Dueling and the Kentucky Constitution

January 1st, 2016

For reasons that aren’t entirely clear, Chief Justice Roberts chose dueling as the theme of his year-end report. Maybe he saw Hamilton on Broadway? (I have tickets for next Sunday!). In his remarks, the Chief wrote:

When Kentucky lawyers are admitted to the bar, they are required, by law, to swear that they have not participated in a duel.

It’s true. Since the early 1800s, Kentucky had a problem with dueling. Henry Clay, who served in Congress from Kentucky, fought in (and won) two duels.

Section 228 of Kentucky’s Constitution (ratified in 1891) imposes an oath on all officers and attorneys in the state to abjure from dueling.

Members of the General Assembly and all officers, before they enter upon the execution of the duties of their respective offices, and all members of the bar, before they enter upon the practice of their profession, shall take the following oath or affirmation: I do solemnly swear (or affirm, as the case may be) that I will support the Constitution of the United States and the Constitution of this Commonwealth, and be faithful and true to the Commonwealth of Kentucky so long as I continue a citizen thereof, and that I will faithfully execute, to the best of my ability, the office of …. according to law; and I do further solemnly swear (or affirm) that since the adoption of the present Constitution, I, being a citizen of this State, have not fought a duel with deadly weapons within this State nor out of it, nor have I sent or accepted a challenge to fight a duel with deadly weapons, nor have I acted as second in carrying a challenge, nor aided or assisted any person thus offending, so help me God.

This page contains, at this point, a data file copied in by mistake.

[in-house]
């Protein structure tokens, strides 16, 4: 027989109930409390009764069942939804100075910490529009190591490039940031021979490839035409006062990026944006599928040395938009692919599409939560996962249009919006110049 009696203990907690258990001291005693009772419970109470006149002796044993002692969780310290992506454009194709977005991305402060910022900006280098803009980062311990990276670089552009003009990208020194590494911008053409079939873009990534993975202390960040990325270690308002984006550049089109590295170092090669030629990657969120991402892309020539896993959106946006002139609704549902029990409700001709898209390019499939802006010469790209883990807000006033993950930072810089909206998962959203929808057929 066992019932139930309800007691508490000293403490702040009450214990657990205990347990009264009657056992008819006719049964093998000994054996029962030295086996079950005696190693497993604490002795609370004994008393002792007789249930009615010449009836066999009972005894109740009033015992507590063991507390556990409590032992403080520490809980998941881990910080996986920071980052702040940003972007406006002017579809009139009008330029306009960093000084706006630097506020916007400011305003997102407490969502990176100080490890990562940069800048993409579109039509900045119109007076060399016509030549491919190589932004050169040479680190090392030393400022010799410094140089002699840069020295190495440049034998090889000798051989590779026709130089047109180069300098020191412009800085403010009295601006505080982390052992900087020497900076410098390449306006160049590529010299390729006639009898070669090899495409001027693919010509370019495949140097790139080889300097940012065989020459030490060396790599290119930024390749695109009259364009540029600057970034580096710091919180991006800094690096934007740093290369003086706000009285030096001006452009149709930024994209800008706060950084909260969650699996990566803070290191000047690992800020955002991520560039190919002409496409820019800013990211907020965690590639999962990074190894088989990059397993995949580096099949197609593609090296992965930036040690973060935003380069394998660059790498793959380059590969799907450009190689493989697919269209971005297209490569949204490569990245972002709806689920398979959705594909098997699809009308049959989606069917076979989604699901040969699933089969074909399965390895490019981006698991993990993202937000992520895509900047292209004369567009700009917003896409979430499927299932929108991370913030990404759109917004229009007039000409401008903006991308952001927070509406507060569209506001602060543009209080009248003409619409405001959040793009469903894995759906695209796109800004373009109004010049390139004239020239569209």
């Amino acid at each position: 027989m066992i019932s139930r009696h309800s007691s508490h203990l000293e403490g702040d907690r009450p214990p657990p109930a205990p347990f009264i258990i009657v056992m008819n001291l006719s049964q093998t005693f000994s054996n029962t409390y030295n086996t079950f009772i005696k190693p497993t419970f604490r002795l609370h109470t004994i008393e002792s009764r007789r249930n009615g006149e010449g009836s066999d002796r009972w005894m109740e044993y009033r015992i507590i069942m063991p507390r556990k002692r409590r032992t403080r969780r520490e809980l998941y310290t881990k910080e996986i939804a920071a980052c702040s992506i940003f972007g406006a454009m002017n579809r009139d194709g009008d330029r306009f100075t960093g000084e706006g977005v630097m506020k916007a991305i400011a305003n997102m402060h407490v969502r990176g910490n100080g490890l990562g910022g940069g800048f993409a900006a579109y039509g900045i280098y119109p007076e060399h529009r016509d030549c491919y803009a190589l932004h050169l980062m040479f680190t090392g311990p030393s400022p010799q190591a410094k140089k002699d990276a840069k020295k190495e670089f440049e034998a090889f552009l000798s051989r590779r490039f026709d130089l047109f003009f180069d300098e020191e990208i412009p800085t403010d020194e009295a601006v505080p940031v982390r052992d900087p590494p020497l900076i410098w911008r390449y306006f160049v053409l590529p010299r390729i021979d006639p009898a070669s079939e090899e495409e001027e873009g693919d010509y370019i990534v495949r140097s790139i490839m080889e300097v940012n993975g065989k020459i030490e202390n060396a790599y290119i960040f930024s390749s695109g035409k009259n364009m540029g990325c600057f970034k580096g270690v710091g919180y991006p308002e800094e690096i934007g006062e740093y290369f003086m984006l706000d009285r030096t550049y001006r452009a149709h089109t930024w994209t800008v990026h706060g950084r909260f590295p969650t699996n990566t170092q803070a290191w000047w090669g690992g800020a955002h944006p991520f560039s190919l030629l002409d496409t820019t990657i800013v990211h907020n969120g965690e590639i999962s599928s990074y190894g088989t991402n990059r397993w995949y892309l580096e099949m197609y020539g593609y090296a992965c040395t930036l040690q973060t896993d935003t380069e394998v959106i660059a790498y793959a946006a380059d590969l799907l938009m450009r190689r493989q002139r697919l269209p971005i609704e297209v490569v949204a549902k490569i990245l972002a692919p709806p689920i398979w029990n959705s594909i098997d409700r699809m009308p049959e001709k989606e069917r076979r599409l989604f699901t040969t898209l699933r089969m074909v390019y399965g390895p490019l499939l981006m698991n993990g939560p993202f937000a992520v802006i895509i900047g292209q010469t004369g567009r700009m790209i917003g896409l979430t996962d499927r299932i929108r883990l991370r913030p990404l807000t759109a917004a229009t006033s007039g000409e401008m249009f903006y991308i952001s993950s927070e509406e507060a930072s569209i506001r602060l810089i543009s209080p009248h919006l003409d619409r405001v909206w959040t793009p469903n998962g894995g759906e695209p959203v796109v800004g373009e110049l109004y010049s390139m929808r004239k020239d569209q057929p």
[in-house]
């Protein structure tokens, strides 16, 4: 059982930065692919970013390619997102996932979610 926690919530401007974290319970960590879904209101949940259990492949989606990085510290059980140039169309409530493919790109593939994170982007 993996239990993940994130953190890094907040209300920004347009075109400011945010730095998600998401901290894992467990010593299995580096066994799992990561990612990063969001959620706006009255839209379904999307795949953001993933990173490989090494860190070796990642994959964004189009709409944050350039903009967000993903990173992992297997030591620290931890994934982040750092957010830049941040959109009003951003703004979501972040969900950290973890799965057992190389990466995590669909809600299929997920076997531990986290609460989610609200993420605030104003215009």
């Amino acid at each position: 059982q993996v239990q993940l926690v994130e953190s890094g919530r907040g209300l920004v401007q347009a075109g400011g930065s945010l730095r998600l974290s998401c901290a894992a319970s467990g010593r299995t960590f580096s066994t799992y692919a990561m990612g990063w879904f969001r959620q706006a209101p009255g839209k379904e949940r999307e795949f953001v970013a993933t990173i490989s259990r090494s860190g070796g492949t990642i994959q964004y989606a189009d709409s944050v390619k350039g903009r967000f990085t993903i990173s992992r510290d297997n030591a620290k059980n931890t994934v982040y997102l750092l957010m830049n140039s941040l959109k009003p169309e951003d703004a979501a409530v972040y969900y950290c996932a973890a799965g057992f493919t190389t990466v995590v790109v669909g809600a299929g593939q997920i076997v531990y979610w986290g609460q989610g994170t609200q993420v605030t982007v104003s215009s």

One state representative tried to change the oath, saying “It perpetuates that image of Kentucky as being backward.” Another state senator disagreed “”It is a part of the history of this great commonwealth, and I don’t think that we ought to make any changes with respect to the reflection of that history.” But the oath is still there.

Last month, Lt. Gov Jenean Hampton took the dueling oath from Chief Justice Minton John D. Minton, Jr. around 9:00 (she cracks up just a little bit):